There is evidence of innovation all around us. Look to Twitter, Google, and Facebook as examples. This innovative trend does not only apply to industry, but to higher education as well. To illustrate how we are traveling on the right path, there is a growing chorus of faculty who have taken initiative and can make the claim that innovation is alive and well at CCRI.
Professor Karen Kortz is working on a CCRI-URI NSF funded joint initiative: GEOPATHS: IMPACTS, Strengthening Rhode Island’s Geology Education Through Partnership. The project's goals include improving the rate of transfer from CCRI to URI in geoscience, increasing the number and diversity of geoscience graduates from URI, training students at CCRI & URI students to be more employable in geoscience and STEM-related fields, and contributing to the evidence base of successful practices in enhanced geoscience education.
Professor Jeanne Mullaney presented at the 17th annual League for Innovation in Community Colleges conference (March 2015). She led a round table discussion focused on Leveraging an Assessment Project to Transform Institutional Culture, a model for gathering direct evidence of student learning focusing on peer-to-peer faculty development. Learning community members from 10 disciplines recruit and collaborate with colleagues to enhance assignments, resulting in improved pedagogy and faculty growth.
Associate Professor Maggie Burke presented at the 17th annual League for Innovation in Community Colleges conference (March 2015). She led a round table discussion focused on Online Student Retention: The OnGOALS Module where she discussed OnGOALS online student support and community module, design and content choices, and presented the preliminary results of a one-semester pilot with approximately two hundred online students. In addition, she presented a forum: Rapid Prototyping Approach to Teaching Online Pedagogy where she discussed rapid prototyping, peer review, and feedback approach that allows faculty to experiment and evaluate course designs in a learning community with resulting course designs meeting a nine-dimension online course quality rubric.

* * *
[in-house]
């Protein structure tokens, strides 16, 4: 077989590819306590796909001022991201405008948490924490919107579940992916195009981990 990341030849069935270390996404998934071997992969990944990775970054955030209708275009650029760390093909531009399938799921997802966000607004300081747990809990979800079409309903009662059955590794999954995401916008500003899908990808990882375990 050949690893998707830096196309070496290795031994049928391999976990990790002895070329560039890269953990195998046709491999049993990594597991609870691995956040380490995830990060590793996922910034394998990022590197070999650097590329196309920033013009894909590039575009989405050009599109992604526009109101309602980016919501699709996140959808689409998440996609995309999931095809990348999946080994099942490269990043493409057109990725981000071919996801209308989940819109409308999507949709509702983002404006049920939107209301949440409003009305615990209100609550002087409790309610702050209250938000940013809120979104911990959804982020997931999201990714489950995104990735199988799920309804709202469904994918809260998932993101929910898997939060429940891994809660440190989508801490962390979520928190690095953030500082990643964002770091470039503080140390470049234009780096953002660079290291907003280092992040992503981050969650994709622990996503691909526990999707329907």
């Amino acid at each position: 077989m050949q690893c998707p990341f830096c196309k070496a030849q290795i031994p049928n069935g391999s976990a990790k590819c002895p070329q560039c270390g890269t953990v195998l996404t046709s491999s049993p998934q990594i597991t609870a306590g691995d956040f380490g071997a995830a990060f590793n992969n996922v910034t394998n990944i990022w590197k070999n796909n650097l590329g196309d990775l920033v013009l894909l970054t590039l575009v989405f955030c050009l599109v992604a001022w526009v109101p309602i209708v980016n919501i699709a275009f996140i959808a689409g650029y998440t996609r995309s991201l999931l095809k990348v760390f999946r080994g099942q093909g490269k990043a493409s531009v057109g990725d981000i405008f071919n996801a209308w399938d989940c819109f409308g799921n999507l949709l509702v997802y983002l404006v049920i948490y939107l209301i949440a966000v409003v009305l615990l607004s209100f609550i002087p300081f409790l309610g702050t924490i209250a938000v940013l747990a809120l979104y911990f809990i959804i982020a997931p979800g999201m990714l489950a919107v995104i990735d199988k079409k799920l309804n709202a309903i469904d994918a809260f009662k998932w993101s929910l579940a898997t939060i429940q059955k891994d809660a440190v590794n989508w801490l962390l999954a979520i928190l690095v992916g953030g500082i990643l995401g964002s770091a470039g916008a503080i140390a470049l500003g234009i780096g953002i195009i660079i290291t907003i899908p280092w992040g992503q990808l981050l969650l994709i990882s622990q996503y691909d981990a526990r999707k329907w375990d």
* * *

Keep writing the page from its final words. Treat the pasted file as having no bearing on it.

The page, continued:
Assistant Professor Brendan Britton has been teaching two popular Astronomy courses at CCRI since 2009 noted for their emphasis on mathematical rigor. They more than just an Astronomy class: they introduce students to the science of large numbers, the subtlety of measurement, and the need for quantitative reasoning in their everyday life. [Read more about Brendan Britton]
For the first time in history, more people live in cities than in rural areas. Rhode Island is no exception; most of its citizens, including CCRI students, live in urban or suburban neighborhoods. [Read more about Emily Burns]
With a limited number of public computers available for student use in the library, I saw a laptop lending program as an excellent way to provide an additional service to our students while promoting the library as a place to be. [Read more about Jim Salisbury]
CCRI Performing Arts Faculty Appointed To Leadership Position In Kennedy Center/American College Theatre Festival, Region 1. [Read more about Theodore Clement]